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Description of problem:
It appears that the netfs script was written with the intention to
gracefully stop (unmount) NFS file systems. The problem is that the
first thing the script does is forcibly unmount the NFS-mounted file
systems. As a result, it is unable to terminate any processes that
have files open on those file systems. On our servers -- where we use
NFS extensively -- this leaves hundreds of processes "stuck" because
NFS was pulled out from under them, and the servers fail to shutdown
properly, usually requiring a power cycle.
We've patched the netfs script so that it gracefully stops all
processes with open files on NFS-mounted file systems. It makes four
attempts (sending the following signals in this order: HUP, TERM,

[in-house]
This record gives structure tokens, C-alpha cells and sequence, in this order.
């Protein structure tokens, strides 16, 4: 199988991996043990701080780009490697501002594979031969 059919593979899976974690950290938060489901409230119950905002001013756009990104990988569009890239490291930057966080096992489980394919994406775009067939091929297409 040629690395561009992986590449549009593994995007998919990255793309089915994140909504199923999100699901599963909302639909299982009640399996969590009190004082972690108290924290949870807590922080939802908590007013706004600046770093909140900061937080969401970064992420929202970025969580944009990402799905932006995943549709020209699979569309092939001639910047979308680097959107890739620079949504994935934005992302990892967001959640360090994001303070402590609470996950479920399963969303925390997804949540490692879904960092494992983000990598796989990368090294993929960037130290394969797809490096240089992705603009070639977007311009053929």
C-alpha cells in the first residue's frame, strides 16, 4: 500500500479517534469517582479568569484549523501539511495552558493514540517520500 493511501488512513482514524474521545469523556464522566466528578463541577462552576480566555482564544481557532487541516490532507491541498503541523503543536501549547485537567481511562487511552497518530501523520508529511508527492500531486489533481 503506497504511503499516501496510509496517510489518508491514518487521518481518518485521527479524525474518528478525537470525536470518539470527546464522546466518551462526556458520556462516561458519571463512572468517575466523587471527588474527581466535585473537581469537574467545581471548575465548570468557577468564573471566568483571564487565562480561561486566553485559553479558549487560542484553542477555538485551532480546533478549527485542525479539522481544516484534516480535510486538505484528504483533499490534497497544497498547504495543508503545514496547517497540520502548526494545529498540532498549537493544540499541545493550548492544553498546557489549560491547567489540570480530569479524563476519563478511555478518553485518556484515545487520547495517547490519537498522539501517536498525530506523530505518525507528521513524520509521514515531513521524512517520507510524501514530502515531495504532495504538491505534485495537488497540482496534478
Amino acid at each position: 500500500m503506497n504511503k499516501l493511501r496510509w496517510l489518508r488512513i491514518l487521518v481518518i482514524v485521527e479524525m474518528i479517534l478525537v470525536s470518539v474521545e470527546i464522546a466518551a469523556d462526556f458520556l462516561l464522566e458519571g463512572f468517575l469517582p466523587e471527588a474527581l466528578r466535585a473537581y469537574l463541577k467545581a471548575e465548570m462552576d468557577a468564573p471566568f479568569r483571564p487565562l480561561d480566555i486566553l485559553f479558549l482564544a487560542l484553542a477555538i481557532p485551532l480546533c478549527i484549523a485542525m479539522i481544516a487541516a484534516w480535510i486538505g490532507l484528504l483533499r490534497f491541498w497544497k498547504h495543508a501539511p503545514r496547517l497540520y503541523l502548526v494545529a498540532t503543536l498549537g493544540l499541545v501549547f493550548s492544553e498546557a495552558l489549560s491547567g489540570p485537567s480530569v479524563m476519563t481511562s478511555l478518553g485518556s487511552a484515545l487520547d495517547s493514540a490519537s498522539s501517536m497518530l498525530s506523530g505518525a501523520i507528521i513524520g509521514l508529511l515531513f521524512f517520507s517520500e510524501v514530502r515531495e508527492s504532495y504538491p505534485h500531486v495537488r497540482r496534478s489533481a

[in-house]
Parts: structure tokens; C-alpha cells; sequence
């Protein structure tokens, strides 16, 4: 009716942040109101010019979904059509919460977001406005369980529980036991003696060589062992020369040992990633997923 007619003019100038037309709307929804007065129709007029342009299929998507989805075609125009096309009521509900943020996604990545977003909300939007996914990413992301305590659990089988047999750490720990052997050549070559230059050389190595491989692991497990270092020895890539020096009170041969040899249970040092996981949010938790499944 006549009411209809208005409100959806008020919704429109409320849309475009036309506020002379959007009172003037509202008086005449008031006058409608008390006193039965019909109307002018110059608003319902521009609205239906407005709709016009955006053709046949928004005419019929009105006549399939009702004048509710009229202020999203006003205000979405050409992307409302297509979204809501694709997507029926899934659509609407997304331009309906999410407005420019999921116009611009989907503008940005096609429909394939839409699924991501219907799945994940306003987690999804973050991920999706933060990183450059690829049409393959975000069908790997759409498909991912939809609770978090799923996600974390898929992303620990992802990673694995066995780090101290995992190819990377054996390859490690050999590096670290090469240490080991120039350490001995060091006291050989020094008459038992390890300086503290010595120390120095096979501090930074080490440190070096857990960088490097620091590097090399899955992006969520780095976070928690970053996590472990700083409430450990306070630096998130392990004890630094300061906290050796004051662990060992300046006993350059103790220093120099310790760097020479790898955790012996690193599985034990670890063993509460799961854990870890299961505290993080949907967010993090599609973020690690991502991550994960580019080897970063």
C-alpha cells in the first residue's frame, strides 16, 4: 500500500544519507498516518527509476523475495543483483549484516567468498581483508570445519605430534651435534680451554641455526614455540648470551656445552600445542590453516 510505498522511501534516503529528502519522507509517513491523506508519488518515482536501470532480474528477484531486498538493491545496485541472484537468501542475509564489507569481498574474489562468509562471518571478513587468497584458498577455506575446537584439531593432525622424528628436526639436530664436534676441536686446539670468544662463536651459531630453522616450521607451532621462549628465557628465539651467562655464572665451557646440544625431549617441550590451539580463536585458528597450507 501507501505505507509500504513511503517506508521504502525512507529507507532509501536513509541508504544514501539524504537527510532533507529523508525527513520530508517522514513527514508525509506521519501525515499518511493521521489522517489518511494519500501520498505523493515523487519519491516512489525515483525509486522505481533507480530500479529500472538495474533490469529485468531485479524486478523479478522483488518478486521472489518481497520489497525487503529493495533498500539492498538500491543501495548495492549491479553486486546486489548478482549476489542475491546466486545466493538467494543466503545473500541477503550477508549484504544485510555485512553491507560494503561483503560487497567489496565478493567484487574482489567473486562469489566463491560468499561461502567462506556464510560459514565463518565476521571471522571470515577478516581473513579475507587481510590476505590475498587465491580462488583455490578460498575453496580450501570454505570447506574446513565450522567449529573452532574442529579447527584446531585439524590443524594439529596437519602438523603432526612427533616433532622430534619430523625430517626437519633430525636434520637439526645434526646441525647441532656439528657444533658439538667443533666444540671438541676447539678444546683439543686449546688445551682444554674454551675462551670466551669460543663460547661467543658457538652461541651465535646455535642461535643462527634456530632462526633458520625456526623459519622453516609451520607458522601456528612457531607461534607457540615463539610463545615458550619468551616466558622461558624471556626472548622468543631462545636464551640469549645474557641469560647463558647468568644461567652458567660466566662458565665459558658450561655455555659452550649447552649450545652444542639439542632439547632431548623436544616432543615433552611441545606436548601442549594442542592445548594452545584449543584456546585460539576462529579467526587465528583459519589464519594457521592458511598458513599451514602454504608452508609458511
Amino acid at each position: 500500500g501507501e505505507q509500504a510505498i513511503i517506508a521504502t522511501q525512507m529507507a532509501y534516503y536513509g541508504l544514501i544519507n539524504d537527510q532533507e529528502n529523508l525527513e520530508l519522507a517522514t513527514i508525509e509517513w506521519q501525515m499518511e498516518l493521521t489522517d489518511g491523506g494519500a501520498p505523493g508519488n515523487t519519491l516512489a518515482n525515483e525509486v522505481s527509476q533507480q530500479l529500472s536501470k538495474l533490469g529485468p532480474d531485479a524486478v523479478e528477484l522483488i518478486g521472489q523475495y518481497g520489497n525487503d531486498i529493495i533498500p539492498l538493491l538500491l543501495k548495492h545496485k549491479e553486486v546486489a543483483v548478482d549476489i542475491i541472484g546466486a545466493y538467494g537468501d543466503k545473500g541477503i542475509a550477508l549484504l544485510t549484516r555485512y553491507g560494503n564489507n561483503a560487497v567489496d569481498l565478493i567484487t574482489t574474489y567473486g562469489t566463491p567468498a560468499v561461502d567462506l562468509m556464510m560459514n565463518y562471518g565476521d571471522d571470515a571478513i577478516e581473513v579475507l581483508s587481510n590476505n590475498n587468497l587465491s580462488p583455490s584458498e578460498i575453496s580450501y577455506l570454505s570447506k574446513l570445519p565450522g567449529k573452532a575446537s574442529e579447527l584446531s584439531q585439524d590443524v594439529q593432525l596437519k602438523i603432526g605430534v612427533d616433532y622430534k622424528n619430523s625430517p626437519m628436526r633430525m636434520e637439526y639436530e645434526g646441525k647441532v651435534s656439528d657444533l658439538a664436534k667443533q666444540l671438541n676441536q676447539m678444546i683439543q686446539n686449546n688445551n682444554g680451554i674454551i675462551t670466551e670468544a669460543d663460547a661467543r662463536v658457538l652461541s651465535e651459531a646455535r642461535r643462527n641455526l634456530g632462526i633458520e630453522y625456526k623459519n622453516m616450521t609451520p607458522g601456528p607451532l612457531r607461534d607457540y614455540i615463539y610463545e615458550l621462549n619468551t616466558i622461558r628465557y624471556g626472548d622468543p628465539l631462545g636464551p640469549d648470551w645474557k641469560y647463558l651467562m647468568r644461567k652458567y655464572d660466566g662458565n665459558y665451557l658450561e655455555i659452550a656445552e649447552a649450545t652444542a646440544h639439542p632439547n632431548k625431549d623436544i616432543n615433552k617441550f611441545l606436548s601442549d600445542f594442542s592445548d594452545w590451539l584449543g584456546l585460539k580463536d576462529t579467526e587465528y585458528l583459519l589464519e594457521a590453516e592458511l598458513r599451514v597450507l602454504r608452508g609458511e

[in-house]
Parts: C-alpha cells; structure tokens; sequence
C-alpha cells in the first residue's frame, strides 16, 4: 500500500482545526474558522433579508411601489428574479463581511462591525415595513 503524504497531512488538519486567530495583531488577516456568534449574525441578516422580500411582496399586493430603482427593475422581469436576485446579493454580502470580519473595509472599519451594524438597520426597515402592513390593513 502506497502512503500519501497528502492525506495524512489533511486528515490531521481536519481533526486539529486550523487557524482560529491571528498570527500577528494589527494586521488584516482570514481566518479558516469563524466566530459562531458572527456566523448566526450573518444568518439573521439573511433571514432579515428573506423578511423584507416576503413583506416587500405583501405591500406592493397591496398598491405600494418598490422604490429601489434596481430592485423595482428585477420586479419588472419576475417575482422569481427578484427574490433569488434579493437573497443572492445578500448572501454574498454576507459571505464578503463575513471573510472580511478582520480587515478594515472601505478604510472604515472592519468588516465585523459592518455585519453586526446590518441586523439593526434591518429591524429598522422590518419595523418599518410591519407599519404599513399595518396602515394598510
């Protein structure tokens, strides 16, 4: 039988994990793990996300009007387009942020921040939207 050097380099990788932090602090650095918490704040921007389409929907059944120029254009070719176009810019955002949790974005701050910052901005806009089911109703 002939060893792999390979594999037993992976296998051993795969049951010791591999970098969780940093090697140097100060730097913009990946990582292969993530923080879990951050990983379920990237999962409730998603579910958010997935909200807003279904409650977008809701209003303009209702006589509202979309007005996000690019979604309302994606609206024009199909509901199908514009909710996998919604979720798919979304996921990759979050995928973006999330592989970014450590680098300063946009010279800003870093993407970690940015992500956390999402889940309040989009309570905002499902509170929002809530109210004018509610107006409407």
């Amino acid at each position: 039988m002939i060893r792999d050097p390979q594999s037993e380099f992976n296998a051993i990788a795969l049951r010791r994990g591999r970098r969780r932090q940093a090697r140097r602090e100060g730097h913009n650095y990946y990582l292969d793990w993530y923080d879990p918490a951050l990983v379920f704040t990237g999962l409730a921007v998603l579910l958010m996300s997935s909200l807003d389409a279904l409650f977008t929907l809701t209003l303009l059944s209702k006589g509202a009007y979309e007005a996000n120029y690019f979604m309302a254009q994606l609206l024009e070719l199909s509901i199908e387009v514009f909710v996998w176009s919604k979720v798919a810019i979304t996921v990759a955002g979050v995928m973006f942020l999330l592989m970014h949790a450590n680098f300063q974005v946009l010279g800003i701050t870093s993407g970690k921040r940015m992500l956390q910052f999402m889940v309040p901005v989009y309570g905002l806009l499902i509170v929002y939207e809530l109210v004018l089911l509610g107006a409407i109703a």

KILL, KILL) before forcing the umount. Test shows that it works as
expected, and our servers shutdown quickly. I'll include the patch as
soon as I can figure out where to upload it.
Version-Release number of selected component (if applicable):
Steps to Reproduce:
1. Start a process that opens a file on an NFS-mounted file system.
2. Shutdown system
Actual Results: System hangs on shutdown.
Expected Results: System should have shutdown quickly and not
required a power cycle.
Created attachment 110205 [details]
Patch to fix NFS umount bug in /etc/init.d/netfs
This problem is being considered for the next release of Red Hat Enterprise
Linux. Red Hat does not currently plan to provide a resolution for this in a Red
Hat Enterprise Linux update for currently deployed systems.
With the goal of minimizing risk of change for deployed systems, and in response
to customer and partner requirements, Red Hat takes a conservative approach when
evaluating changes for inclusion in maintenance updates for currently deployed
products. The primary objectives of update releases are to enable new hardware
platform support and to resolve critical defects.